Using technology to distract students from distraction

To give a student an iPad is to place him in front of a bay window open to an endless sea of distraction.

Yaros’ course uses an iPad app loaded with a constant stream of course material to keep students engaged.

Facebook, Twitter, YouTube, eMail, cat GIFs – with a mobile device and a WiFi connection, students have plenty of things to pay attention to instead of the lecture in front of them.

But Ronald Yaros, an assistant professor at the University of Maryland’s Phillip Merrill College of Journalism, is hoping he has found a way to keep students so engaged during a class period that they won’t have time for distraction – by using the very same mobile devices that could lead them astray.

Yaros calls his model a “MEEC,” or a manageable educational environment of collaboration.

Its similarity to the term MOOC is intentional; he’s trying to get the attention of educators who want to use media and technology to improve learning in their courses, but aren’t quite sold on some of the more publicized methods out there.

“MEECs are a large multifaceted approach to a collaborative environment,” Yaros said. “You must have a set of elements that engage students for an entire class, so there is no deviation whatsoever.”

Yaros’ MEEC is an app packed with content specific to his journalism course “Information 3.0.” Throughout a 70-minute lecture, his 60 students are presented with a constant stream of relevant course material on the iPads that have been provided to them.

See Page 2 for details on how, for Yaros’ experiment, timing is everything. Take our poll about mobile device distractions on Page 3.

The lecture may begin with a poll. Next, they could be told to consult their peer’s blog posts written from the previous class. Halfway through the course, they must take a quiz. After that, they all watch a video. A review and class discussion of some relevant tweets follow.

Suddenly, class is done for the day. The pace may seem breathless, but the point, Yaros said, is to keep students engaged and free of distraction for the entirety of the lecture.

“The interactivity is a little overwhelming the first week for students,” Yaros said. “And some of them have to adjust. Some of them don’t like it. Some look up at the end of the period and can’t believe it’s a 70-minute class.”

The course is part of Maryland’s I-Series, a collection of courses more experimental in nature that attempt to challenge students in unconventional ways. In “Information 3.0,” the challenge can be just to keep up, but Yaros said his experiment is working.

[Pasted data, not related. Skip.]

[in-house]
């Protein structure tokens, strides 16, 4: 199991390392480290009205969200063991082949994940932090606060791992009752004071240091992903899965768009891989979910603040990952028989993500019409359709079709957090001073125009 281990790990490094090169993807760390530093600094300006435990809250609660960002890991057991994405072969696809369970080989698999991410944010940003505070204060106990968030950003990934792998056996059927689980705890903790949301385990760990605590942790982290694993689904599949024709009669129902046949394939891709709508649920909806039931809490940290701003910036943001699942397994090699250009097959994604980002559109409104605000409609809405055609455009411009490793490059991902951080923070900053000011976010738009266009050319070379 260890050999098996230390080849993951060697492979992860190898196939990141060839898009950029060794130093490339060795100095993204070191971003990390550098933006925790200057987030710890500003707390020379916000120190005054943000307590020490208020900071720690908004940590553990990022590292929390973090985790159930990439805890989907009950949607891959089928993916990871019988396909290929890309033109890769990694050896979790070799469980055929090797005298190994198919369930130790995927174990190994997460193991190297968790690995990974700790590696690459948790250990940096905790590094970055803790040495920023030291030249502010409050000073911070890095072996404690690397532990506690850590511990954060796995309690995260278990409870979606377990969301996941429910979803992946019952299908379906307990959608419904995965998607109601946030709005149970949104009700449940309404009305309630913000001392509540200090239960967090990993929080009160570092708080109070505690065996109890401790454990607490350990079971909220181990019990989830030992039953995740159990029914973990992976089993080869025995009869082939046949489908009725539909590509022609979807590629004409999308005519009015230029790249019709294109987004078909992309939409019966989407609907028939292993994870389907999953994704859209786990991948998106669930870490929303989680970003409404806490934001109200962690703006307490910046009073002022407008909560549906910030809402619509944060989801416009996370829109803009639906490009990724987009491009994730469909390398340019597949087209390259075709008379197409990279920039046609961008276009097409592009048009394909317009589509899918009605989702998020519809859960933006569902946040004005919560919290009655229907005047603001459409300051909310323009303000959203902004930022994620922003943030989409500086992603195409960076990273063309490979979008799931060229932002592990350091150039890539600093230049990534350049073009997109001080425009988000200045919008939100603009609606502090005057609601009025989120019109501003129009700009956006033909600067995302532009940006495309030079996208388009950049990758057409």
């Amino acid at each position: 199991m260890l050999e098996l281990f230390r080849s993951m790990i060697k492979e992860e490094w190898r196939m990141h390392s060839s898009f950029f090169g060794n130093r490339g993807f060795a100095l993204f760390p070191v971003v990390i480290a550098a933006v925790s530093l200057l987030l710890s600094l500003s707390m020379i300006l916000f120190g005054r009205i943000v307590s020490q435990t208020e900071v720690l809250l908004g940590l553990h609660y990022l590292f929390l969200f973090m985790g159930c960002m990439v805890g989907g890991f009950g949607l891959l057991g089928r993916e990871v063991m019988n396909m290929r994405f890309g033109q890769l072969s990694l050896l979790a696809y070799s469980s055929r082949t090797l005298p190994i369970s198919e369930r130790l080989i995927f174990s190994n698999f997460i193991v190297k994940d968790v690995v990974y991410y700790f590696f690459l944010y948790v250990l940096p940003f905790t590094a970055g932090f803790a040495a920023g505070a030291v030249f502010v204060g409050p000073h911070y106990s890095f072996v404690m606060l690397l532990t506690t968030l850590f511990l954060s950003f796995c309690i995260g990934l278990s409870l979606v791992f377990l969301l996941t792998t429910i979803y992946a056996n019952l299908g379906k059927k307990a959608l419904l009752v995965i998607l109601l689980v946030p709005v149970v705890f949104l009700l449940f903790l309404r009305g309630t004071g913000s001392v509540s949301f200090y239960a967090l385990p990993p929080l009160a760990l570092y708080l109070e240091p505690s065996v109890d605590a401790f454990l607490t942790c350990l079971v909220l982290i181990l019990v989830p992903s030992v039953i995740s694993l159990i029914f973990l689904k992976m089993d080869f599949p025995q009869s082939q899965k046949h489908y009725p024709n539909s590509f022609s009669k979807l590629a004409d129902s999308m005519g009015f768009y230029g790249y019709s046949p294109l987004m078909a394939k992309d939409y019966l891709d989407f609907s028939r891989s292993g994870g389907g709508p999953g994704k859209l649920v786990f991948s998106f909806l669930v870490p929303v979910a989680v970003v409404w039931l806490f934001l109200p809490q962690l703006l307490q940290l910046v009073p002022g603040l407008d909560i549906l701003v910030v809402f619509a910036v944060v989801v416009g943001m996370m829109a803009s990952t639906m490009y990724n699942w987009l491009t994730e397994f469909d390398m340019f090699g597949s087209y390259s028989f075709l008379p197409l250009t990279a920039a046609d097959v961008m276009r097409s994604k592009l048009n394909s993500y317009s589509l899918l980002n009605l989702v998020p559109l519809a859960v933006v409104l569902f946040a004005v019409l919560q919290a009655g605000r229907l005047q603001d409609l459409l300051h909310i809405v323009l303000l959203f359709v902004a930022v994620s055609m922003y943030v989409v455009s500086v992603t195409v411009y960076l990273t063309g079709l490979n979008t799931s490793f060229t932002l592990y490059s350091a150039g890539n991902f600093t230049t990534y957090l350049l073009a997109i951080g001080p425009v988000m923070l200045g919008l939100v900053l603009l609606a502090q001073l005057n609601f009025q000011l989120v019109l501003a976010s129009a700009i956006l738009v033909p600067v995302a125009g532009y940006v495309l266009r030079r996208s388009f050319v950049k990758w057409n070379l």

There’s nothing on their iPads that blocks students from jumping to another app to find distraction. They’re simply too busy to, Yaros said.

Whether the initiative is based on BYOD (bring your own device) or 1:1 Learning (in which every student is paired with a device by an institution), the use of mobile devices in a classroom setting has been a contentious issue in recent years.

Distraction has been a worry for educators, of course, but there’s more to it than that.

“They’re not all used to it,” said Susan Einhorn, executive director of the Anytime Anywhere Learning Foundation. “They’ve been perfecting their art, and on a certain path and trajectory for so long. This is a very different change in what they’re using. But it also provides a whole new host of opportunities.”

Effectively using devices in the classroom, Einhorn said, is not simply providing existing class material on a digital device. Just moving a PowerPoint presentation from a projector screen onto an iPad will not do the trick.

It requires a bigger change than that, in both content and attitudes. “Real transformation happens when you really shift to more active learning,” Einhorn said.

Yaros said he has been working on finding the right ways to shift his lectures in that direction for three years. As he implements his MEEC this semester, he is continuing to research both what material students best respond to and at what point to introduce that element during a class period.

It’s why he saves his quizzes or a video for the middle of the lecture, rather than starting the class “with a bang, then sliding in to PowerPoint” or letting students zone out until the end.

“It’s thinking every 10 minutes about what you are doing,” Yaros said. “What could you be doing to maximize how people psychologically engage with information? In my opinion, if you don’t do that, these devices, they are a distraction.”

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Follow Jake New on Twitter at @eCN_Jake.

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